KIEV, Ukraine (AP) — Ukraine’s presidential candidates are trading accusations of plans to steal Sunday’s election, with at least one warning of possible street confrontations.
Candidate and parliament speaker Vladimir Litvin asked his rivals Friday not to stage postelection protests, like during the pro-Western 2004 Orange Revolution.
Prime Minister Yulia Tymoshenko, who helped lead the Orange forces, has accused the party of the pro-Russian front-runner, Viktor Yanukovych, of planning large-scale fraud using falsified absentee ballots and other methods.
Yanukovych said Thursday his supporters would confront demonstrators seeking to overturn the vote results. A court threw out Yanukovych’s initial 2004 presidential victory amid fraud allegations.
THIS IS A BREAKING NEWS UPDATE. Check back soon for further information. AP’s earlier story is below.
KIEV, Ukraine(AP) — The front-runners in Ukraine’s presidential race have vowed to revive ties with Russia if elected — a strong signal that Sunday’s vote could mark the end of the Western-oriented leadership ushered in by Ukraine’s 2004 Orange Revolution.
Ukrainian Prime Minister Yulia Tymoshenko, who sought to pull Ukraine out of Russia’s sphere of influence and toward Europe during the Orange movement, said in a last-minute appeal to voters that as president she would work closely with Moscow.
Polls show Tymoshenko trailing pro-Russian opposition leader Viktor Yanukovych, the Orange forces’ most prominent foe, in the closing hours of the contest for Ukraine’s highest office.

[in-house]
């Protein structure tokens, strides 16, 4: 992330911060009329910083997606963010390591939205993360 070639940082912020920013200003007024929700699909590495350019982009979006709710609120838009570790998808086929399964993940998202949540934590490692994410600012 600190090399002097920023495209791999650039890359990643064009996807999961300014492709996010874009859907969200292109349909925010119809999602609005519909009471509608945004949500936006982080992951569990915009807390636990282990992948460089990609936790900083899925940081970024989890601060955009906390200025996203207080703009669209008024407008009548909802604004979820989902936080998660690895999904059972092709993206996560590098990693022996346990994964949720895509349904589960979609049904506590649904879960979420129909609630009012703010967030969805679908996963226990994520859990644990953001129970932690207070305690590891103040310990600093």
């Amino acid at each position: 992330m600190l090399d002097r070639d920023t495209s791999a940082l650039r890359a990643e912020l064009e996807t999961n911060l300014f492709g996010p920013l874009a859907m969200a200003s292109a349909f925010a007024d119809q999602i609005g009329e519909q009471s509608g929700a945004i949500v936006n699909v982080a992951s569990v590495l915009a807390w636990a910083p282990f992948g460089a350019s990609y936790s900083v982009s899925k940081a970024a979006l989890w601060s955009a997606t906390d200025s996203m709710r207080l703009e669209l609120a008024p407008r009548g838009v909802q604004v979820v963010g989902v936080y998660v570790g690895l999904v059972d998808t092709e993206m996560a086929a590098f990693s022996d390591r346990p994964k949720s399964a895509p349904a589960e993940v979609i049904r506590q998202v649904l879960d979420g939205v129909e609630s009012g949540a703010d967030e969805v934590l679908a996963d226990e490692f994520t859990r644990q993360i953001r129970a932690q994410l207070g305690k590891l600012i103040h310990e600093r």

Over the past year, Tymoshenko has developed a personal rapport with her Russian counterpart and former nemesis, Vladimir Putin. She has also courted voters, especially in the country’s Russian-speaking east and south, who want an end to tensions between Russia and Ukraine.
The former communist states share deep historical, linguistic and ethnic ties, but Kiev and Moscow have clashed in recent years over everything from the status of the Russian language to Ukraine’s bid to join NATO. The Orange Revolution was reviled in the Kremlin, which has since taken firm steps to avoid a similar opposition movement from arising in Russia.
In one of Tymoshenko’s firmest statements about Russian ties during the long presidential race, she said Thursday that she would avoid antagonizing Moscow and seek a partnership that would benefit both countries.
“I want both sides to clearly understand each other’s positions … and build mutually beneficial relations,” said Tymoshenko. “As the future president, I will aim for the most peaceful and constructive, but also firm and pragmatic, relations with Russia and other countries that are fundamentally tied to the national interests of Ukraine.”
In November, Putin praised Tymoshenko in comments widely seen as an endorsement of her candidacy. “We feel comfortable working with Tymoshenko’s government, and I think that during the time of our cooperation the relations between Russia and Ukraine have stabilized and strengthened,” Putin said in the Ukrainian city of Yalta.
Tymoshenko was one of the leaders of the Orange movement who called for reform of Ukraine’s notoriously corrupt government and tried to put the country on a path toward European integration.
But her alliance with President Viktor Yushchenko, the other leader of the Orange Revolution, broke down not long after the Orange victory amid recriminations and maneuvering for political advantage.